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EDITIONS
Friday, 6 July, 2001, 02:21 GMT 03:21 UK
Tory rivals go head-to-head
Michael Ancram, Ken Clarke, David Davis, Iain Duncan Smith and Michael Portillo
The debate was remarkably polite
The five would-be successors to William Hague have held their first televised debate, focusing on the party's future, Europe, public services and the legalisation of drugs.

Michael Ancram, Ken Clarke, David Davis, Iain Duncan Smith and Michael Portillo agreed on most issues when they appeared on a special edition of BBC1's Question Time programme.

Only the single currency put distance between pro-euro Ken Clarke and the rest.


People should hear us talk about something else

Michael Portillo on the euro
Quizzed by audience members on the issue of decriminalising cannabis, shadow chancellor Michael Portillo said the arguments for and against were "finely balanced".

He conceded that he had not yet reached a conclusion on the issue.

The leadership contest will be settled ahead of the party's October conference, with the first round of voting taking place on Tuesday before the final result is in on 12 September.

Ken Clarke again strongly criticised the strategy adopted by William Hague of building his election campaign entirely around the euro, and for failing to engage ordinary voters on public services.

'Destroying the party'

He said: "My colleagues were destroying the party by making Save the Pound the key element in an election campaign against a government which was unpopular on just about every other issue you could think."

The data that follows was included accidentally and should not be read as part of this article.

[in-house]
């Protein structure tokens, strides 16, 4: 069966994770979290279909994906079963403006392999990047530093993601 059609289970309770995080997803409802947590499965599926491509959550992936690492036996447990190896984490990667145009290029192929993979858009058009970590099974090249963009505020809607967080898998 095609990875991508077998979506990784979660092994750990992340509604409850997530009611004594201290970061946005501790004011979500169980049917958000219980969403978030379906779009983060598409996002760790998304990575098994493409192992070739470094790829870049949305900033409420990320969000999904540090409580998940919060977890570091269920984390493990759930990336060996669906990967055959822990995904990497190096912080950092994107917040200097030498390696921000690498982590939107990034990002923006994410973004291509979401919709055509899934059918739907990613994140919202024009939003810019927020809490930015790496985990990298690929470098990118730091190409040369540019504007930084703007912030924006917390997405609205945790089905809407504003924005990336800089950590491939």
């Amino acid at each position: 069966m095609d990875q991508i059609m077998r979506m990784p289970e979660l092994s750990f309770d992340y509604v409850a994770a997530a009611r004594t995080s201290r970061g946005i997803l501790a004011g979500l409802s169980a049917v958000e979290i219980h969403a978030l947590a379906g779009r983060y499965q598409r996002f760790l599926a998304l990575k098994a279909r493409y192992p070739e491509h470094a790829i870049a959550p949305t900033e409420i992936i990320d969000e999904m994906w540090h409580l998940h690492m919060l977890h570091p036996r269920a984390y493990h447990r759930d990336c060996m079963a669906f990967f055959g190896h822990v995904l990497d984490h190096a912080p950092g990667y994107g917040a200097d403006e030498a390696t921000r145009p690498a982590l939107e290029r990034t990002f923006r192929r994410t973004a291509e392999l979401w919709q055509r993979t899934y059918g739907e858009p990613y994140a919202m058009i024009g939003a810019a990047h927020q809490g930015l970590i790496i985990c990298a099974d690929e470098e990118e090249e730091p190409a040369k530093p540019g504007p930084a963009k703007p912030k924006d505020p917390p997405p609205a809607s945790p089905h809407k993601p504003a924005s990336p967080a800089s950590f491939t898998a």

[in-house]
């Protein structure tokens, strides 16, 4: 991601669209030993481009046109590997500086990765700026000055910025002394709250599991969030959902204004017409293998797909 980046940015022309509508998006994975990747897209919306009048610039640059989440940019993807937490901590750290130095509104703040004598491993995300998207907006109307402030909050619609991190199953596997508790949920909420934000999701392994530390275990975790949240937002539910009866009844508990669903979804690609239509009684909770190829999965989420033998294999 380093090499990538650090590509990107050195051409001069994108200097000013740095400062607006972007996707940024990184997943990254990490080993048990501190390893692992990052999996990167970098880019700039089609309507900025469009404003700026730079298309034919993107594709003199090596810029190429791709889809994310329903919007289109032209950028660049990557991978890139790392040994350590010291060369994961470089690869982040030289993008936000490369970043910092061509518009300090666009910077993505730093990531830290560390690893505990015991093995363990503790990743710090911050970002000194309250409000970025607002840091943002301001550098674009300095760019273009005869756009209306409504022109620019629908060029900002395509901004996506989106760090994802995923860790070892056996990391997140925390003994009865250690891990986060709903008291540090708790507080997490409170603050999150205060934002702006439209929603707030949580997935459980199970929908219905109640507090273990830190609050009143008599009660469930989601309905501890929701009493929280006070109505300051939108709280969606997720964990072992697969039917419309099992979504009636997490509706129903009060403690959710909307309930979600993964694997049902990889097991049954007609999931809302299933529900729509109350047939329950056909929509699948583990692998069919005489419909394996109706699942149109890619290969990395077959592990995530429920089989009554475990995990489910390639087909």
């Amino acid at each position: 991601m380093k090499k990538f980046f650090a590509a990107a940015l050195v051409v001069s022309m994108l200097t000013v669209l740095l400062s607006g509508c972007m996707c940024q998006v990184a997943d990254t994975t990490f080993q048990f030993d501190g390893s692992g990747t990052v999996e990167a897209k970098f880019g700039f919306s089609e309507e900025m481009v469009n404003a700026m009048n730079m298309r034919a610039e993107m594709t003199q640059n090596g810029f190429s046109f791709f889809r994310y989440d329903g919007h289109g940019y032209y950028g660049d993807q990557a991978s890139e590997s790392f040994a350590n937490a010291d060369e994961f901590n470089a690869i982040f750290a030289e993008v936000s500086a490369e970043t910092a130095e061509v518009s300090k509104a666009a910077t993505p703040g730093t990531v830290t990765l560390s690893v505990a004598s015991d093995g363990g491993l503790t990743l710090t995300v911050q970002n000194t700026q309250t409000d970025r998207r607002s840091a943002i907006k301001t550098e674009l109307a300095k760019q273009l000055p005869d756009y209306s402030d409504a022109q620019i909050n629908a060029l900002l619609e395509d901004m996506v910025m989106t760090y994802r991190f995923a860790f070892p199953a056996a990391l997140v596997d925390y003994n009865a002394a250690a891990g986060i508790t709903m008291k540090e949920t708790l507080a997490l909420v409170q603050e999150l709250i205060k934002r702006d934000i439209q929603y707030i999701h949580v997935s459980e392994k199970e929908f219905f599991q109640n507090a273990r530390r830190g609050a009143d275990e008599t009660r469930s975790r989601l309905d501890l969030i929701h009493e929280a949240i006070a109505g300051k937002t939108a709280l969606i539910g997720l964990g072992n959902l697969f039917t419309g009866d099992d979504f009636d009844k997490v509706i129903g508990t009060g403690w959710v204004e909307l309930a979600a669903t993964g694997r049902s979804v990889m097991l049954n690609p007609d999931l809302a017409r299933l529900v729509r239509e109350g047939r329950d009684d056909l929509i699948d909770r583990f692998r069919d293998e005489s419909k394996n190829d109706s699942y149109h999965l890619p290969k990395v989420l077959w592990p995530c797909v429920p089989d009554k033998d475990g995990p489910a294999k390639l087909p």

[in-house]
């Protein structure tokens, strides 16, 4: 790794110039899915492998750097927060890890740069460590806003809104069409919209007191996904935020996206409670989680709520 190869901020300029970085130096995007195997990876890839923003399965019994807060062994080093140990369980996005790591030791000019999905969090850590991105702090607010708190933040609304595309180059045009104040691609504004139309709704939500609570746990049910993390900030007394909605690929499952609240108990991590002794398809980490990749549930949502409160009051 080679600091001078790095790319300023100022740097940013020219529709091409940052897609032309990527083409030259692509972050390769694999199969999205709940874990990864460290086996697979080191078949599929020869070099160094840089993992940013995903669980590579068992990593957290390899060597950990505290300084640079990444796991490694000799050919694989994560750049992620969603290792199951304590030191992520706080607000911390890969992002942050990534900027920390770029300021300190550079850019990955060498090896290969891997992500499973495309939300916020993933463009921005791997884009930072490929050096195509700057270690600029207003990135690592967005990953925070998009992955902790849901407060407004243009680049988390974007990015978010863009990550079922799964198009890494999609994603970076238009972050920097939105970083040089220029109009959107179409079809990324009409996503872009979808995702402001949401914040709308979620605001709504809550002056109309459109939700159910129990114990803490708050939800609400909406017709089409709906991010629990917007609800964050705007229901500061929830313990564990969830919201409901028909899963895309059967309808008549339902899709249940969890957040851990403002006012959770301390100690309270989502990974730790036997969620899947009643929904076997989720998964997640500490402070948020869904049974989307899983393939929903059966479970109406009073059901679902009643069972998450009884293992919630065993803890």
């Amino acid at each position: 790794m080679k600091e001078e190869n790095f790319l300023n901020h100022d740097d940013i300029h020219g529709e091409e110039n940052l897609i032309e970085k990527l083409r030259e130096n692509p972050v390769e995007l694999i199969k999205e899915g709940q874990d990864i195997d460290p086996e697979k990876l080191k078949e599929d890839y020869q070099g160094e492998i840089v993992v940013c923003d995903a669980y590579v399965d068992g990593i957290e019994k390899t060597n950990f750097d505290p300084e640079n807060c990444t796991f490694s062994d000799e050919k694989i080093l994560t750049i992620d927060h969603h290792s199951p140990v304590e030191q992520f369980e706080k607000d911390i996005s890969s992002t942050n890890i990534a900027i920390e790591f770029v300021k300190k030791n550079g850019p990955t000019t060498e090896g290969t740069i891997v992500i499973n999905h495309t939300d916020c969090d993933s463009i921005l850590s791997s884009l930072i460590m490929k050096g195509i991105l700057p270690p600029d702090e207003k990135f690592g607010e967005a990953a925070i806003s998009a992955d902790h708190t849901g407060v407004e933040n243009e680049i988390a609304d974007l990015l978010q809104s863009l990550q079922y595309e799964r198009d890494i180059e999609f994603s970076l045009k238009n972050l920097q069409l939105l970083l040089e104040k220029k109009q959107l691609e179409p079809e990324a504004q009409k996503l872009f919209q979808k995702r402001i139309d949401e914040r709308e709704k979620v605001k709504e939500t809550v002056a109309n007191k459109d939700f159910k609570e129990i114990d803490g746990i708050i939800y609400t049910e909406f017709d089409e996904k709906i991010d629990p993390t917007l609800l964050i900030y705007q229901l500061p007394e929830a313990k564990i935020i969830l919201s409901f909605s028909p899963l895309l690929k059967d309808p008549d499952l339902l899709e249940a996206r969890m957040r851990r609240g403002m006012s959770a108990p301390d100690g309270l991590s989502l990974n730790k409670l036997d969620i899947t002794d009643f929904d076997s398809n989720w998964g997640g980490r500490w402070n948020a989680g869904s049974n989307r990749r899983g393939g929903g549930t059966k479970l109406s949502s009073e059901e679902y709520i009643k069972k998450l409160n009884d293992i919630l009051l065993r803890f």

But David Davis said he believed the public had backed away from the Tories as they "think we've stopped caring".

Michael Ancram agreed, and said that "there was a degree of harshness" in the Tory pitch.

'Pub bores'

Iain Duncan Smith repeated his stance on the single currency, saying he was against the euro on constitutional, not economic grounds.

David Davis and Michael Ancram concurred but Michael Portillo said "Britain should have its own currency".

He added that the party should stop talking about it until a referendum on the subject was called as Tories had become "pub bores" on the issue.

He went further, saying: "We have reached the stage in the Conservative Party where if we have a week's conference, and in that we have a 10-minute row about the euro, that will be all that is reported.

"People should hear us talk about something else."

Personality politics were off the agenda in a civilised debate as all candidates sought to reach out to the party and the wider public.

Figures of the past

When Iain Duncan Smith was asked how he felt about being called a "remarkably normal family man" by Lord Tebbit, he was quick to distance himself from a remark seen as a swipe at Michael Portillo's revelations of a homosexual past.

He said: "I don't mind if these great characters of the past row about us off the television cameras or on the TV cameras."

But he said that was not what this debate was about, adding that he was not qualified to run the party on the grounds that he was a family man and one of his rivals was not.

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 ON THIS STORY
The BBC's Norman Smith
"There were no major gaffs, but no knock-outs either"

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See also:

04 Jul 01 | UK Politics
05 Jul 01 | UK Politics
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